Unilever’s Degree Inclusive deodorant for people with visual and upper-limb motor disabilities won the Cannes Lions Innovation Grand Prix, from agency Wunderman Thompson, Buenos Aires. The product came from a project launched by Christina Mallon, global head of Wunderman Thompson’s inclusive design practice, who has arm paralysis. Also marketed under the name Rexona Inclusive as part of the world’s biggest deodorant brand, the deodorant includes a hooked design for one-handed usage; magnetic closures that make it easier to take the cap off and put it back on for people with limited grip or no arms; a Braille label and instructions; and a larger roll-on applicator that makes it easier to reach more surface per swipe.
Degree Inclusive was designed for the 22 million people in the U.S. who have either visual impairment or upper-body mobility disabilities, said Kathryn Swallow, global brand VP of Degree and Rexona in an interview with Ad Age earlier this year.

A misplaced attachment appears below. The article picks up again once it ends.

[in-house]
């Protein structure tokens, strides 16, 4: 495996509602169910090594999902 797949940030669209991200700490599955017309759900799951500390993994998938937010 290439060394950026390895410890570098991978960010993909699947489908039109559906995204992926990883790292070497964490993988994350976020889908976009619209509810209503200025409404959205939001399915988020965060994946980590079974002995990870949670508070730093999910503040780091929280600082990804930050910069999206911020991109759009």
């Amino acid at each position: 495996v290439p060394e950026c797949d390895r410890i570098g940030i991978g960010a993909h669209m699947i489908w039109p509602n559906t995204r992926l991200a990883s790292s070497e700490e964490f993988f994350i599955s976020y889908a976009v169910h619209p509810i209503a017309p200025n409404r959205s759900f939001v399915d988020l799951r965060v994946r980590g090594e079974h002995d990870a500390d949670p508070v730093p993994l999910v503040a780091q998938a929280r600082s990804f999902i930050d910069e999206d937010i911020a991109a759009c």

“We said to Unilever, we think this is something important. Do you think this is something you could see yourself getting behind?” said Bas Korsten, global chief creative officer of Wunderman Thompson, describing the project. “And they did more than that. It’s been a short journey from idea to a product and a campaign even.”
Launch of a beta test with 200 U.S. users earlier this year was backed by films telling the stories of Nick, a barber with no hands who’s also a boxer, and Maria, a blind skater. The social media and publicity effort behind the April launch reached 2 billion earned impressions in 12 days.